Topology theory is already more than 100 years old but until late 20th century it was considered purely theoretical part of mathematics. However, recently it has gained attention and gradually becoming a new trend in Data Analysis.
But how this purely mathematical theory applies to the real world data? As the amount of data grows rapidly, we need to find new ways to understand it and analyse it. In some cases, good solution is to see the broader image, go to the higher level of abstraction.
Topology gives us novel approach to understand the data by analysing the shape of the multi-dimensional dataset.
When building an application which requires fast array computation (e.g. analysing video/sound stream in real time, drawing on canvas) performance improvement becomes a very important part of the development.
There are several things we can focus on:
This time we will check which kind of loop we should choose to get the best performance.
Suppose we’re preparing a campaign for our shop. During the campaign we want to sell some new producs and focus on several customer groups. But… what are these groups?
We have some general knowledge, based mainly on daily observations, but how can we understand the whole picture?
The simplest solution is to stand in front of a shop and ask each customer what he or she likes.
Another, make an survey and… hold on, we’re living in the 21st century! Let’s solve this problem using Machine Learning.
Internet is an extremly dynamic environment for any application. Vast amounts of data and users make management difficult. Except managing we also need to protect our system from unexpected users’ behaviour or anomalies in data.
For example, if the data we want to check are static and fairly easy to predict, we can use some kind of threshold-based alerting system. But what if data we monitor depends on many conditions, or changing inconstantly across the time? Well, we will need a system which is changing together with the environment our application is living in. This is just another field where machine learning can be applied.
Similarity measurement is an important task in machine learning, used in searching engines and ranking algorithms.
Similarity can be calculated in various ways, using different mathematical models like vector space, probabilistic model or set theory.
How to do it? The first idea which came to our mind is checking whether all attributes from one object (e.g. words in document) exist in another one. Unfortunately, this method is very slow in case of large data sets, therefore more sophisticated methods are necessary.
Firstly, we need to understand that document and its contents are abstract concepts for a machine. Therefore measuring document similarity in most of the cases is about measuring distance between all of it’s attributes (for example, represented as numbers).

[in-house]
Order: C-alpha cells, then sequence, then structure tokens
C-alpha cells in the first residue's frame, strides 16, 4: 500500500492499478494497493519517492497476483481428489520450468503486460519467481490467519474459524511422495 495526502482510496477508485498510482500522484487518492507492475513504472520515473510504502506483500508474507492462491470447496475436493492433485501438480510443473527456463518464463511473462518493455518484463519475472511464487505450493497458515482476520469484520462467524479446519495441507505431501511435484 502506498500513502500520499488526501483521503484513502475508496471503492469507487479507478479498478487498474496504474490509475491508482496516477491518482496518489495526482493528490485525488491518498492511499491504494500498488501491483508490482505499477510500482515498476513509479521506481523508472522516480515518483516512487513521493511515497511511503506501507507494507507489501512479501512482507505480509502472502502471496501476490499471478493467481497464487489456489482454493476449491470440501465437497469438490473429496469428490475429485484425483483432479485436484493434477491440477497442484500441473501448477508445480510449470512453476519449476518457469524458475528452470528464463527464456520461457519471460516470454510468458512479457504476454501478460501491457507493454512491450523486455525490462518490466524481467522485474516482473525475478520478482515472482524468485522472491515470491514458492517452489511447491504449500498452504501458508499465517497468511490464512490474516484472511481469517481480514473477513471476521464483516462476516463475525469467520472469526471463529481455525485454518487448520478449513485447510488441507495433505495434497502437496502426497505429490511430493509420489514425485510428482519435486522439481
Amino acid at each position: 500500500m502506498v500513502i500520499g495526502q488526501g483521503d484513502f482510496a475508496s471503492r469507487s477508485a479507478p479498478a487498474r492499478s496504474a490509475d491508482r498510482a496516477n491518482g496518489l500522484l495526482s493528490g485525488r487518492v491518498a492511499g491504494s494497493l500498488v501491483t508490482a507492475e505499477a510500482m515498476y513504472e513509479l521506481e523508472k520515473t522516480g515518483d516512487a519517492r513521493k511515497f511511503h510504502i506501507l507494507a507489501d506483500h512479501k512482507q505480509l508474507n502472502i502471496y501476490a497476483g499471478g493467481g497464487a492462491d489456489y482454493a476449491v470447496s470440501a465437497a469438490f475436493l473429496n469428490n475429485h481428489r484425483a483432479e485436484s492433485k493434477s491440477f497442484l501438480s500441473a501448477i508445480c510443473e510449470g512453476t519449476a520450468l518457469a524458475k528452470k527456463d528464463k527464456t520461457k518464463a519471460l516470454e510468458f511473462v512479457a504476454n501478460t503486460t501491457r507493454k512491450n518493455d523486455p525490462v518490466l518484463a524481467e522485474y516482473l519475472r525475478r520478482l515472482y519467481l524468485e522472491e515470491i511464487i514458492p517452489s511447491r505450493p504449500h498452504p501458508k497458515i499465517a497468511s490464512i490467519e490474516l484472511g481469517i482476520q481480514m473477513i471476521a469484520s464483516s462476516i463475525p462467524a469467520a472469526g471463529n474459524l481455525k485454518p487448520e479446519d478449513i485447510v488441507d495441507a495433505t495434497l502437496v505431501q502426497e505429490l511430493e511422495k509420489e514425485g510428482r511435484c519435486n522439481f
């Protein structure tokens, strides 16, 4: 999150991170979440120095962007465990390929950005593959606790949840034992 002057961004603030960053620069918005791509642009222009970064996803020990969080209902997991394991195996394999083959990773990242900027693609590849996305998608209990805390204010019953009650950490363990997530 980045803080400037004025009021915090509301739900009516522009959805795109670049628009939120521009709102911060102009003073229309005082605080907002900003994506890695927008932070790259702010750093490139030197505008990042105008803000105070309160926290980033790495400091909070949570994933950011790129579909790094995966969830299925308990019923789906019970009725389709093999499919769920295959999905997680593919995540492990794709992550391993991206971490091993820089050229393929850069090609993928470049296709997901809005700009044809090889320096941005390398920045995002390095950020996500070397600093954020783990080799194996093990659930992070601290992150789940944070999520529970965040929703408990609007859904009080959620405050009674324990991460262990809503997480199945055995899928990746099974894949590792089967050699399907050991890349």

There are four most popular similarity measurement methods:
- Euclidean distance
- Cosine similarity
- Jaccard / Tanimoto coefficient
- Pearson Correlation
In previous post I wrote about SVM – data classification algorithm used in Machine Learning. Algorithm described there was a non-probabilistic method of classifying correlated data (data which depend on each other sometimes). This time I will write about one more classification algorithm which is called Naive Bayes Classifier. NBC is a probabilistic classifier of previously unseen data based around the Bayes theorem rule.
This rule is one of the most famous theorem in Statistics and is widely used in many fields from engineering and economics to medicine and law.
Naive Bayes Clasifier is rather simple algorithm among classification algorithms – other, more complex algorithms giving better accuracy, but if NBC is trained well on a large data set it can give surprisingly good results for much less effort.
Support Vector Machine is a machine learning algorithm used in automatic classification of previously unseen data. In this post I would like to explain how SVM works and where it’s usually used.
In general, machine learning based classification is about learning how to separate two sets of data examples. Basing on this knowledge system can correctly put unseen examples into one of the other set. Spam filter is a very good example of automatic classification system. Let’s imagine a two dimensional space with points, SVM algorithm is about finding a line (hyperplane) that separate points into two classes.
The main idea behind this algorithm is that the gap dividing points should be as wide as it’s possible.
Last weeks I’ve been working on colour detection algorithm so in this post I will share few ideas how to solve this problem.
First think we need to do is to choose the area where we will be checking colours. This area is called ROI and usually it’s a rectangle located in the center of an image, covering 5/6 of it’s size. ROI is necessary because the most of images has relevant data located in the center (faces, logos, etc…), therefore colours on the edges won’t be important for us.
Recently, while working on a portfolio searching system I faced one problem with displaying results. It turned out that portfolios of same users appear close to one another. This was not good as I wanted to show variety of different users portfolios on a search result page. Therefore I needed to shuffle them somehow. Generally, in PHP there are three ways to shuffle arrays:
- Random array shuffle
- Non random index shuffle – array indices are always re-organized in the same way
- Non random value shuffle – shuffle result depending on array values